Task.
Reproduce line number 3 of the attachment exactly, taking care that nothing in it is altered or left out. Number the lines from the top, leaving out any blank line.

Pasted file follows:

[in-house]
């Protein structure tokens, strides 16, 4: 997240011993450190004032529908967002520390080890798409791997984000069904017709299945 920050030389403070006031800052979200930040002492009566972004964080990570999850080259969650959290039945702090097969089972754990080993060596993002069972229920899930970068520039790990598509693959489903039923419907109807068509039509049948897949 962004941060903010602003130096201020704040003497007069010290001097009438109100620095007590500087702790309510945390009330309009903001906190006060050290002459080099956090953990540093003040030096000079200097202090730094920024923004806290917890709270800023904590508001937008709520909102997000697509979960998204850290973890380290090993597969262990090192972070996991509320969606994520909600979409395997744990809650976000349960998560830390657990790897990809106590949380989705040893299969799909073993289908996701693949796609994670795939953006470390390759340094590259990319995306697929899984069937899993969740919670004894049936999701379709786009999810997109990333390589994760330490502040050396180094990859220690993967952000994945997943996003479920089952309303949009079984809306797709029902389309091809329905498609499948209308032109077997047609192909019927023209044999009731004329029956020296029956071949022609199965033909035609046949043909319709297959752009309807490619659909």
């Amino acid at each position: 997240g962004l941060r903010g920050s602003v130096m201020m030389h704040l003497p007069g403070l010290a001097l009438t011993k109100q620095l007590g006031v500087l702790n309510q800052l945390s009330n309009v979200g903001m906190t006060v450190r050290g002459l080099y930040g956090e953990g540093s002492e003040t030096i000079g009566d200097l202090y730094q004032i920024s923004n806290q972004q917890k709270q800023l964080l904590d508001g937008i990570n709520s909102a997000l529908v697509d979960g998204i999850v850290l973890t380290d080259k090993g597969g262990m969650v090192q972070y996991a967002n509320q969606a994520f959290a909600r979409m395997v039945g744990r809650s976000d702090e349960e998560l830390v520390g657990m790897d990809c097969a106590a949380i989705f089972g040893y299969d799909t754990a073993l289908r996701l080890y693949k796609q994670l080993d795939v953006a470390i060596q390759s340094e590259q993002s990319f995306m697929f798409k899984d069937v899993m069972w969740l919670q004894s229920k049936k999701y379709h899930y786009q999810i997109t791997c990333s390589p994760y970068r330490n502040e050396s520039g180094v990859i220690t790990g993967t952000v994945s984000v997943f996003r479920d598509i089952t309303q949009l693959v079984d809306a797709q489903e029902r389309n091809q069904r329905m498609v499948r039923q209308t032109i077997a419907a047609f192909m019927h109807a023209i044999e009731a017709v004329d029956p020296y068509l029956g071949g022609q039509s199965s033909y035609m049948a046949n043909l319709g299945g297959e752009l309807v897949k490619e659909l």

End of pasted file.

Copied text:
């Amino acid at each position: 997240g962004l941060r903010g920050s602003v130096m201020m030389h704040l003497p007069g403070l010290a001097l009438t011993k109100q620095l007590g006031v500087l702790n309510q800052l945390s009330n309009v979200g903001m906190t006060v450190r050290g002459l080099y930040g956090e953990g540093s002492e003040t030096i000079g009566d200097l202090y730094q004032i920024s923004n806290q972004q917890k709270q800023l964080l904590d508001g937008i990570n709520s909102a997000l529908v697509d979960g998204i999850v850290l973890t380290d080259k090993g597969g262990m969650v090192q972070y996991a967002n509320q969606a994520f959290a909600r979409m395997v039945g744990r809650s976000d702090e349960e998560l830390v520390g657990m790897d990809c097969a106590a949380i989705f089972g040893y299969d799909t754990a073993l289908r996701l080890y693949k796609q994670l080993d795939v953006a470390i060596q390759s340094e590259q993002s990319f995306m697929f798409k899984d069937v899993m069972w969740l919670q004894s229920k049936k999701y379709h899930y786009q999810i997109t791997c990333s390589p994760y970068r330490n502040e050396s520039g180094v990859i220690t790990g993967t952000v994945s984000v997943f996003r479920d598509i089952t309303q949009l693959v079984d809306a797709q489903e029902r389309n091809q069904r329905m498609v499948r039923q209308t032109i077997a419907a047609f192909m019927h109807a023209i044999e009731a017709v004329d029956p020296y068509l029956g071949g022609q039509s199965s033909y035609m049948a046949n043909l319709g299945g297959e752009l309807v897949k490619e659909l």